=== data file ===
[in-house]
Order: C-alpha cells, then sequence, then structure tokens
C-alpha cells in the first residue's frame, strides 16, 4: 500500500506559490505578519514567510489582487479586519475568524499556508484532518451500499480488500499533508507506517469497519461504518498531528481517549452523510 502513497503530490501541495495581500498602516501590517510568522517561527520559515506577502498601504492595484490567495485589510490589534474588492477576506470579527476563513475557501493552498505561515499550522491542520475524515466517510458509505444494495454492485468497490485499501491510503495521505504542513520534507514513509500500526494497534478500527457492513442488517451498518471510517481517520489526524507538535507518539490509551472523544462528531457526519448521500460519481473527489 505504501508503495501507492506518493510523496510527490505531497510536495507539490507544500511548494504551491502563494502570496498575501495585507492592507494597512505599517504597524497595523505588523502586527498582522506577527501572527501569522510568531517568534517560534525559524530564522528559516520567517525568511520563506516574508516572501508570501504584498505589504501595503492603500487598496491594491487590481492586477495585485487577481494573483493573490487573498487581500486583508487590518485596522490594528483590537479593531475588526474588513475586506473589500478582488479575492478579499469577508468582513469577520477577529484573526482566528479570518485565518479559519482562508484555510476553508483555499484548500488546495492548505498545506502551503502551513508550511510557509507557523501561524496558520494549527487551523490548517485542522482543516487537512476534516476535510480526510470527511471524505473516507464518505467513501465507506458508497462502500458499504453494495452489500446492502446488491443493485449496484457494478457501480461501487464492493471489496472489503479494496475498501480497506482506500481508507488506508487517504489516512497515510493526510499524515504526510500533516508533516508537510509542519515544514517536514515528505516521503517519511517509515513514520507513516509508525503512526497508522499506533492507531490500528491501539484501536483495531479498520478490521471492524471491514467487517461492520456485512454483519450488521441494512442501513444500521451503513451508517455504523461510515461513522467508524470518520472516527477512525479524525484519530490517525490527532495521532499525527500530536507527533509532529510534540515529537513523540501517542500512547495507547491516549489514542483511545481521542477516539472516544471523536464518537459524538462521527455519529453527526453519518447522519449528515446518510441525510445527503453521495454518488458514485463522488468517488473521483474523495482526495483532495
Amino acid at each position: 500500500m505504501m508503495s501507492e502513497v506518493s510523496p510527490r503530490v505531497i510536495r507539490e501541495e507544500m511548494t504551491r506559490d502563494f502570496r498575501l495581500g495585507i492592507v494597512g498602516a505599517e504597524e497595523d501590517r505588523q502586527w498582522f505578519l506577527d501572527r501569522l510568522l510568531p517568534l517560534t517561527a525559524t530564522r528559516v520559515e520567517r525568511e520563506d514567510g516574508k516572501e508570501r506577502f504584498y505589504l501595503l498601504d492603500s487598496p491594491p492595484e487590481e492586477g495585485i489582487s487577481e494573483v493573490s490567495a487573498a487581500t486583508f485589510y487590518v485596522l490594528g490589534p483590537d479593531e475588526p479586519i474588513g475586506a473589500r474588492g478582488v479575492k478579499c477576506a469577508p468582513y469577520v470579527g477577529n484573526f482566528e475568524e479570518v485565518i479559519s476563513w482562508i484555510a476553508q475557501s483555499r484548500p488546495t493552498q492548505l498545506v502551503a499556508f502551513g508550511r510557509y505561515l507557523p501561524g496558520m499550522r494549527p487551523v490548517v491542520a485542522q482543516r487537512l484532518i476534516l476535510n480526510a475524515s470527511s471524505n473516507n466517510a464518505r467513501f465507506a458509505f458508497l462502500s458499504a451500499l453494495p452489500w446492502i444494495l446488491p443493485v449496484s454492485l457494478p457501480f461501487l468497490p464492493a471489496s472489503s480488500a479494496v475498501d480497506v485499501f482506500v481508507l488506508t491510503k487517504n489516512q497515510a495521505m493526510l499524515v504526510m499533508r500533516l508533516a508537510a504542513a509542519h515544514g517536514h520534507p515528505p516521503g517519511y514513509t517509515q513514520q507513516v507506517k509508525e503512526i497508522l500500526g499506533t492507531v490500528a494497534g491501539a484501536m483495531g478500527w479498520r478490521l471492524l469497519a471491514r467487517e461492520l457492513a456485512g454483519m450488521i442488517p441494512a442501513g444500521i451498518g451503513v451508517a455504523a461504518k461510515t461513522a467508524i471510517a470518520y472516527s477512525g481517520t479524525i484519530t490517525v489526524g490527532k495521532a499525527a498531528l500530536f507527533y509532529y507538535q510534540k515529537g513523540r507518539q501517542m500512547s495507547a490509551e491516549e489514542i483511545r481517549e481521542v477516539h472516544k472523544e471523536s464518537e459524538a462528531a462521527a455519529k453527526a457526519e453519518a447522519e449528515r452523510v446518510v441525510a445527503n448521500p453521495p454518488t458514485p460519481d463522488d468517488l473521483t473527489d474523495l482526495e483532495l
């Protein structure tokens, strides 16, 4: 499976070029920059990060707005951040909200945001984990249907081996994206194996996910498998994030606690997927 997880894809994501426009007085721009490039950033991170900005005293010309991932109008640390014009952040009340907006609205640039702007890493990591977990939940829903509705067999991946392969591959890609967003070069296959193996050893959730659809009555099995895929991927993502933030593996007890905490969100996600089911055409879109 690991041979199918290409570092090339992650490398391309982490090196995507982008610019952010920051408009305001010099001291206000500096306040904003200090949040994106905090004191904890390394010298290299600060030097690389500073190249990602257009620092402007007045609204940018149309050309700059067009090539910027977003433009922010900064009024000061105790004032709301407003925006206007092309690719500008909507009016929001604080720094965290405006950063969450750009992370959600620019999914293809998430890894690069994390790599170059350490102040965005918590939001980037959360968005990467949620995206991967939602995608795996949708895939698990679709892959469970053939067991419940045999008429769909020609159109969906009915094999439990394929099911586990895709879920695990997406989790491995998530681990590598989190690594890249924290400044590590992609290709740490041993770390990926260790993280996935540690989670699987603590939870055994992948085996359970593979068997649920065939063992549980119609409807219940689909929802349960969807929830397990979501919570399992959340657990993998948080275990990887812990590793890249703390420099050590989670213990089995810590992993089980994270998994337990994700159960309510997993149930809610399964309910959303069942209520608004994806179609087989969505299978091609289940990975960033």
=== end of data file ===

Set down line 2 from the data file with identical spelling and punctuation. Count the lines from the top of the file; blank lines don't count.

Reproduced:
Order: C-alpha cells, then sequence, then structure tokens